The latest numbers show that deaths from heroin-related overdose more than tripled nationally between 2002 and 2013. Opiate addiction touches every demographic: white, black, Hispanic, rural, suburban and urban.
Proposed solutions nationally include more government funding for treatment, tougher penalties for dealers, and proactive interventions to stop people before they start.
Now, a couple of parents who lost their son to a heroin overdose are pointing out that drug addiction doesn't tend to be treated like a disease in the United States — which means that when drug users want to get treatment, health insurance coverage often comes up short.
And until the prevailing thinking changes, these parents say, progress will only be made on the edges.
'Your Insurance Will Not Cover Any More'
Growing up in the Philadelphia suburb of Warrington, Anthony Fiore checked all the boxes for a typical American guy. He'd go to the gym, play video games and watch football — in his case, the Eagles. His mom, Valerie Fiore, was proud of him.
"Anthony was very intelligent," she says. "He breezed through his high school, Central Bucks South — he never studied. He aced his SATs. He got right into Penn State's main campus."
But before he could get to Penn State, the powerful painkiller Oxycontin got hold of him. Soon afterward, he moved on to heroin.
In May 2011, Anthony tried a 21-day rehabilitation stint in Florida. About a year later, he checked in to another facility, but only for 11 days. By the third attempt at inpatient rehab, Anthony said he really wanted to get help and would stick it out.
"That was a 21-day treatment. And that's when I had Premera Blue Cross," Fiore says. She begged the staff at the rehab-center to keep treating her son at their facility for longer than 21 days. "And that gentleman said to me, 'Your insurance will not cover any more.' "
The family couldn't afford to foot the bill for a longer stay, Valerie Fiore says. So Anthony left that facility in November 2013. Six months later, he was dead of a heroin overdose.
In a written response to the case, Premera Blue Cross said that its medical policies are informed by national experts.
Every case is different, but for most severe addiction problems, many treatment professionals recommend a sober inpatient stay of three to six weeks, plus intensive outpatient treatment that can include drugs like suboxone or methadone to ease the effects of cravings.
Clare Krusing with the trade group America's Health Insurance Plans says that when making a decision about whether or not to pay for a particular treatment, insurance plans are looking at effectiveness.
"It's taking into account the patient's health and how they respond to those treatments," she says. "There are many cases where, if patients need additional care and support, that is provided to them."
Valerie Fiore is skeptical; she says Anthony met the criteria for a longer stay.
Do Insurers Treat Addiction Like Other Illnesses, As Required?
Deb Beck, who represents the Drug and Alcohol Service Providers Organization of Pennsylvania, says she hears stories like Anthony's all the time. Facilities battle insurers to cover longer stays for patients, she says.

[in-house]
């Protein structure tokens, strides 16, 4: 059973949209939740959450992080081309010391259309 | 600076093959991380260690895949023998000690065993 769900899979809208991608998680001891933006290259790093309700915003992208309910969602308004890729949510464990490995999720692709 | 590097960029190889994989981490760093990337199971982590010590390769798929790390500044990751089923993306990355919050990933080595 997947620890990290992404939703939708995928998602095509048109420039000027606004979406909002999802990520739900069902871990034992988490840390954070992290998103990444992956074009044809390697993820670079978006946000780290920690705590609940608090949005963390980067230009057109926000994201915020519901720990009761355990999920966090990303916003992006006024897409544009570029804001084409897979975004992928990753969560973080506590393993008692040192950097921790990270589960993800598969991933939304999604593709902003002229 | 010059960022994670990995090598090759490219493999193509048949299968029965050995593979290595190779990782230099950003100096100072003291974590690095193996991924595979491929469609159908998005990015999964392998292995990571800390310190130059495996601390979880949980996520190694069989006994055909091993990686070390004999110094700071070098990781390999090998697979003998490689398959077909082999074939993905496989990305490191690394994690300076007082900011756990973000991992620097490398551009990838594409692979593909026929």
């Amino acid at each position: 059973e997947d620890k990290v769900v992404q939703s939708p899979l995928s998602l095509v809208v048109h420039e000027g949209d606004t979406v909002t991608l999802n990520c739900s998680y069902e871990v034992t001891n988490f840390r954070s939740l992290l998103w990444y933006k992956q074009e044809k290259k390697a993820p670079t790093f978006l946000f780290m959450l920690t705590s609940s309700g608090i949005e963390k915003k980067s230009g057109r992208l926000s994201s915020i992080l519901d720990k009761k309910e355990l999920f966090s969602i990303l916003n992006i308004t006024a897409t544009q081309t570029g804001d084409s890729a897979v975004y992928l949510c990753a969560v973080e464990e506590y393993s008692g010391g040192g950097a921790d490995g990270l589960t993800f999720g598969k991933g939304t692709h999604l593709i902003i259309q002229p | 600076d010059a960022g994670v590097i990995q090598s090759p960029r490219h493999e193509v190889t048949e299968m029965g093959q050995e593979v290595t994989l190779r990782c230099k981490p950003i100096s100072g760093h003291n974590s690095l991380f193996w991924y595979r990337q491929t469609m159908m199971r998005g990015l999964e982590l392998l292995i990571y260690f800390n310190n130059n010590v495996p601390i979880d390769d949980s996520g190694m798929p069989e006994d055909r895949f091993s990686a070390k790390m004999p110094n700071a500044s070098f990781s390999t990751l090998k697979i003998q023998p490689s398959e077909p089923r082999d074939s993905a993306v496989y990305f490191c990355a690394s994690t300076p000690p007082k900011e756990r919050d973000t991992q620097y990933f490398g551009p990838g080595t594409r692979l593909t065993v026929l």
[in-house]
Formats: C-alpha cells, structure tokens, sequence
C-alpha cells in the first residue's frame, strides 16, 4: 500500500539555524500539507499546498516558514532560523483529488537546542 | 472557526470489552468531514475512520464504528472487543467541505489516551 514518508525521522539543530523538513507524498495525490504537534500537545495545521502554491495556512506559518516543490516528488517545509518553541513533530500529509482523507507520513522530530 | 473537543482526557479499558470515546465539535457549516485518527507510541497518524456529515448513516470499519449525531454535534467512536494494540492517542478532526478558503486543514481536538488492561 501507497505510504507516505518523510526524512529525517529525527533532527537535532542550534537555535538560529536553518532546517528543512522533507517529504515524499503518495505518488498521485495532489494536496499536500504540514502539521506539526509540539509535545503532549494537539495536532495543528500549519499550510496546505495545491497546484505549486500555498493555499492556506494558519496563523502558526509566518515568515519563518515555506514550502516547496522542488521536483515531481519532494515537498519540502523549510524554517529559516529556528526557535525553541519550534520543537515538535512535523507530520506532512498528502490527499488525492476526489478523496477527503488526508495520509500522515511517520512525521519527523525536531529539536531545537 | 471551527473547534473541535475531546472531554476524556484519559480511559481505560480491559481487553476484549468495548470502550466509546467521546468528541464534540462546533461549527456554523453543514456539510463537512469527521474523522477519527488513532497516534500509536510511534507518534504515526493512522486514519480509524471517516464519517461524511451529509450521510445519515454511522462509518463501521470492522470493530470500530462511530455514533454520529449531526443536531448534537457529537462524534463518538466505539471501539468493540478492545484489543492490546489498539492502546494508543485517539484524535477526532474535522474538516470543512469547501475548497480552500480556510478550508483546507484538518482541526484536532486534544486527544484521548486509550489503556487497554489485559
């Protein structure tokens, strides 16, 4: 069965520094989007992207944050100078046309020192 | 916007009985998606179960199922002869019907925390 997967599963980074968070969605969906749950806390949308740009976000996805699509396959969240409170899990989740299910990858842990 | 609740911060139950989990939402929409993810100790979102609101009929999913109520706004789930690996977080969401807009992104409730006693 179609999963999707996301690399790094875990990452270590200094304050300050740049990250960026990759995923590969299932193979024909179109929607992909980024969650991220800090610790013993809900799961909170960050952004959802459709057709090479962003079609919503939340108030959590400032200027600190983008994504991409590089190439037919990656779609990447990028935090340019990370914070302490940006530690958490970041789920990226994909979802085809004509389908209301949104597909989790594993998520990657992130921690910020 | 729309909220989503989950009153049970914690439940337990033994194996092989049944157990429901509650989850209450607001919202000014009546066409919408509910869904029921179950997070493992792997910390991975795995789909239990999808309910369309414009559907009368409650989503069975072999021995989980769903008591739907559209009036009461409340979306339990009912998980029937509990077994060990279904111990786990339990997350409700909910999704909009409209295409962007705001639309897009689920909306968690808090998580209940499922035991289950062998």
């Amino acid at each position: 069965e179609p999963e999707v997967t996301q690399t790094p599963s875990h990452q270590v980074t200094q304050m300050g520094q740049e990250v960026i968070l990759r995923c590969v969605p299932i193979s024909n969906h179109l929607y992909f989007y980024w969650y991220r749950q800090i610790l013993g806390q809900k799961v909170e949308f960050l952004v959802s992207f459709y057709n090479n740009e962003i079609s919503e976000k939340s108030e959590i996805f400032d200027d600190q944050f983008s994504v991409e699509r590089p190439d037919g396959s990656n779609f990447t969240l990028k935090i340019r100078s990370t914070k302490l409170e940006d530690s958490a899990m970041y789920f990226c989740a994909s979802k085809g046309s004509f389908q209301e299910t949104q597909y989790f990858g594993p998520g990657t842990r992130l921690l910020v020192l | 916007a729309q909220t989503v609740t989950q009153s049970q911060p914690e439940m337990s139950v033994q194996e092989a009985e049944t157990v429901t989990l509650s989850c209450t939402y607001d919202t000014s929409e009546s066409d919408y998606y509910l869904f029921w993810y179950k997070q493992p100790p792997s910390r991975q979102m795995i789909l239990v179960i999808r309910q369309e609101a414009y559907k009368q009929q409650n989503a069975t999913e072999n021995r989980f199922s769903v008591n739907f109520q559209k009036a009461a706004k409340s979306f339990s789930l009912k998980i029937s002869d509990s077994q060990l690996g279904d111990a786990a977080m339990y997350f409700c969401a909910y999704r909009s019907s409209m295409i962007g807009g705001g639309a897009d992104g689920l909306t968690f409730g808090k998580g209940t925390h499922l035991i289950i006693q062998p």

"The whole thing about who is worthy to have insurance coverage gets tangled into this," Beck says. "But if I had a heart problem, and I didn't do everything I was supposed to, I would not be denied coverage. In fact, if I got sicker, you would increase the coverage for me."
Under a 2008 federal law, insurers have to consider drug and alcohol addiction the same as any other medical problem, as far as access to treatment goes. The Department of Labor says it has investigated at least 140 claims in which a patient's parity rights were violated. All those claims have been resolved through discussions with the insurers, the agency says.
But advocates say the information isn't public, and no fines have been issued.
Krusing, with the insurance industry's trade group, says when treatment for addiction is so different from treatments for medical issues, it's hard to figure out exactly what parity looks like.
"When you're comparing those treatment plans, it's essentially comparing apples and oranges," she says. "And that's an inherent challenge for health plans, and for patients and for their providers."
But Sam Ball, the CEO of CASAColumbia, a substance abuse and addiction research organization, says insurance companies should recognize a longer inpatient stay that allows people to break away from bad influences.
"[It] ... gives more time for planning about where they should be living after they get out of treatment," he says. "It also gives more time to be doing more extensive training on coping skills that they'll need once they leave the hospital or the program."
Meanwhile, Valerie Fiore is trying to cope with her son's death from overdose. She says she cries herself to sleep every night. Sometimes she sleeps in his bed. "I don't know," she says. "It maybe just makes me feel closer to him."
She says she's pushing for a change to the Affordable Care Act that would require insurance firms to offer at least 90 days of inpatient treatment in similar cases of drug addiction.
So far, Fiore has collected more than 30,000 signatures online. Many of the petitioners say they're endorsing the change on behalf of a relative, or a friend or themselves.